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Alejandro Ramirez

Associate Professor, Information Systems

    Email:alex.ramirez@carleton.ca
    Phone:613-520-2600
    Building:Dunton Tower

    Biography

    Dr. Alex Ramirez is Associate Professor, Information Systems (IS), Sprott School of Business. From his early career in nuclear physics in Mexico, to his eventual path to IS, Ramirez has continued to follow his passion, excitement, and clear talent for all things “technical”—ensuring to stay conversant to the rapid evolution of digital innovation. As such, Ramirez is a leading expert in his field and conducts cutting-edge research in emerging digital application technologies in business—research that focuses on creating solutions using the power of IS to support managerial decision-making.

    Ramirez’s most recent work focuses on how businesses can successfully integrate technology to improve managerial decision-making processes and maximize productivity through the power of Digital Twinning (DT). DT is the creation of a digital replica of virtually anything that allows a business to collect and process data at speeds and accuracies that just are not humanly possible. “Once you invest in IS, you can collect and analyze massive volumes of data that can better explain business and operational phenomena that we didn’t understand in the past. Data is being taken to the next level of value.”

    Ramirez’s most recent project—garnering national attention—is collaborative, multidisciplinary work with a team at Carleton University who are reimagining how we look at cities—the urban future—through the concept of DT. The team’s project, funded by the Government of Canada’s New Frontiers in Research Fund, is called: “Imagining Canada’s Digital Twin.” The project aims to first: Build an inclusive and multidisciplinary consortium comprised of academic, indigenous, not-for-profit, public, and private partners that represent local and regional networks. The second involves developing the DT prototype of the Montreal-Ottawa-Toronto corridor. The work involves creating digital versions of city features, then synchronize data connections between them in real-time. These “smart cities” can help reduce waste and improve efficiency for things such as energy use, essentially improving how we work and live. Ramirez strongly believes that this work, and technology-based business innovation, is highly beneficial to the future of Canada—for business, economies, and society. Smart cities can create more inclusive and equitable societies by providing a platform where information is available to everyone, at the right time, in a useful way.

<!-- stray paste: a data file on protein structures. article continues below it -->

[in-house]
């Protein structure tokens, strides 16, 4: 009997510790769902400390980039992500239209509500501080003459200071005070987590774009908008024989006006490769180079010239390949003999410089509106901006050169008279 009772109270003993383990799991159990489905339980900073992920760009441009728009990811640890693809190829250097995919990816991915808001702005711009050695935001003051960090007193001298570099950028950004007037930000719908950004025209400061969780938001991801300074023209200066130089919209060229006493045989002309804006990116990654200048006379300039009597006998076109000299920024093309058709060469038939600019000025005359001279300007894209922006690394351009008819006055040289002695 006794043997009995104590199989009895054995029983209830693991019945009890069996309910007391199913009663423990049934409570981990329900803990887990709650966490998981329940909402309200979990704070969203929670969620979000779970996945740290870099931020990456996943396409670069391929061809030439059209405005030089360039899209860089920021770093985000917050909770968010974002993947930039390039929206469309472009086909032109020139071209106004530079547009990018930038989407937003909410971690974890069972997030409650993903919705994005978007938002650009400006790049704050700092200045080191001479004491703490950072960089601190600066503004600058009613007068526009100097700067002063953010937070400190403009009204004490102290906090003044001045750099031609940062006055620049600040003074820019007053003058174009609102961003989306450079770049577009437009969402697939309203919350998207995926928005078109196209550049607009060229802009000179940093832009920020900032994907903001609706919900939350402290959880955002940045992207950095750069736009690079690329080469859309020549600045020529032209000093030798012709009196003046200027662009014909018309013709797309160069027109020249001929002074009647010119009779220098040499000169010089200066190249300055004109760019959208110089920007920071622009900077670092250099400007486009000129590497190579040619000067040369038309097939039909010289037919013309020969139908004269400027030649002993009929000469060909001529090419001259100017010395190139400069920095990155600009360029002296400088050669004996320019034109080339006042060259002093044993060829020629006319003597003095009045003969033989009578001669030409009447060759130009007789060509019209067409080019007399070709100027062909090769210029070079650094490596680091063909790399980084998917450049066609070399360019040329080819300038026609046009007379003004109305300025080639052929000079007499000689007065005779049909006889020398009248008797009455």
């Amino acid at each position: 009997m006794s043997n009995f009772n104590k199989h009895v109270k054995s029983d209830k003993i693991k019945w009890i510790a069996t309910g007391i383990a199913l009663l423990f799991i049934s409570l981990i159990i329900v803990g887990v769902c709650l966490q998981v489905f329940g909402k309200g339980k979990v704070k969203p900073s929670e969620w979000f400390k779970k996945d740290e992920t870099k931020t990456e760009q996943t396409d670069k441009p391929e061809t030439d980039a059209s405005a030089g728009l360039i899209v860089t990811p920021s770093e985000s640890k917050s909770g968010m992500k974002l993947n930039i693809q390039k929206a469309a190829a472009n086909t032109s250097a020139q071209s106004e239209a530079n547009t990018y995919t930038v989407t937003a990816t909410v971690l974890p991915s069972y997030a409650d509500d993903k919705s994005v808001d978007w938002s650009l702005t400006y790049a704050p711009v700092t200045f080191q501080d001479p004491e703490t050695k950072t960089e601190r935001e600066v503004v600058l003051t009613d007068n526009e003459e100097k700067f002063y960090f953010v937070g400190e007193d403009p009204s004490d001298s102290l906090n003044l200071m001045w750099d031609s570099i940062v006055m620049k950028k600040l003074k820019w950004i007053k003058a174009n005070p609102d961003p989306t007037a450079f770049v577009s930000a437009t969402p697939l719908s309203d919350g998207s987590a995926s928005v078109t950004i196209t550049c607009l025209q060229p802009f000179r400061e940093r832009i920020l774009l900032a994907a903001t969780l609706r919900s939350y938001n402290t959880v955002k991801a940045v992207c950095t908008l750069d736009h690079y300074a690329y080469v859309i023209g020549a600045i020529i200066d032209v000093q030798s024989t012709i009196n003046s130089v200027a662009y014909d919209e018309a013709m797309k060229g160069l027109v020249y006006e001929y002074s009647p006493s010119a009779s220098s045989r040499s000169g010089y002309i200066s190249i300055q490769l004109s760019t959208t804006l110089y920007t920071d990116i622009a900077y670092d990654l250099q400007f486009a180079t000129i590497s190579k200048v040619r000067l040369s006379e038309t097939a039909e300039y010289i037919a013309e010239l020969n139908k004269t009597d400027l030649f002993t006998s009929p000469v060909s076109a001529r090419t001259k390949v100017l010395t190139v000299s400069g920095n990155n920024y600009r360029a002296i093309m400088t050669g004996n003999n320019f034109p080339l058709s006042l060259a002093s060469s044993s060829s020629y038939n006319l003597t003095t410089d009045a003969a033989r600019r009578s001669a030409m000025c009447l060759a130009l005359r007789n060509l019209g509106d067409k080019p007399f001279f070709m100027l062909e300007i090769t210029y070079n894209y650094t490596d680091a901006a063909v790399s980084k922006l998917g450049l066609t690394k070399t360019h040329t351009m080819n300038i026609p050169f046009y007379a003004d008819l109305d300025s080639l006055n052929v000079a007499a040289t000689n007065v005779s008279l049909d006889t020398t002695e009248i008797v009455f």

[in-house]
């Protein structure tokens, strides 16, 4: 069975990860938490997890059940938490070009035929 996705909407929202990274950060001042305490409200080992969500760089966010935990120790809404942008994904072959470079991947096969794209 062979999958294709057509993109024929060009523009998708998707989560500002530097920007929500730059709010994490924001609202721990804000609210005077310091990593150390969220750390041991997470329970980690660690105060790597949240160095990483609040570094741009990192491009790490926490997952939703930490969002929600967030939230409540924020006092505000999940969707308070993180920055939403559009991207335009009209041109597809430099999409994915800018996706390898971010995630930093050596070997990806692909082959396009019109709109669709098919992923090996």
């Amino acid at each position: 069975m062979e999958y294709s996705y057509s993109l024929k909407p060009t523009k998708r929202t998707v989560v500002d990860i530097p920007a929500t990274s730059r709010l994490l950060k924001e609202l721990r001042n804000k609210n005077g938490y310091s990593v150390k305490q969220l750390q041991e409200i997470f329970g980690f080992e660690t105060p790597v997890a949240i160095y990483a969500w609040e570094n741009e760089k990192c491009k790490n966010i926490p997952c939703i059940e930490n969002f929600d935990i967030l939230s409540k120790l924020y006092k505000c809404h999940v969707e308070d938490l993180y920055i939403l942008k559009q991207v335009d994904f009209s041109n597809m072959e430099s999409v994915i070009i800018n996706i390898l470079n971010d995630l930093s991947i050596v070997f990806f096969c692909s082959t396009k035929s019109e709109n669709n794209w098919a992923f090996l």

Dr. Ramirez has a BSc, high honours, in Physics from Tecnológico de Monterrey, Mexico’s top private university; an MSc in Operations Research and Industrial Engineering from Syracuse University, New York, USA; a PhD in Administration from the Molson School of Business, Concordia University, Montreal, Canada. He has been teaching and conducting research at Sprott since 1998.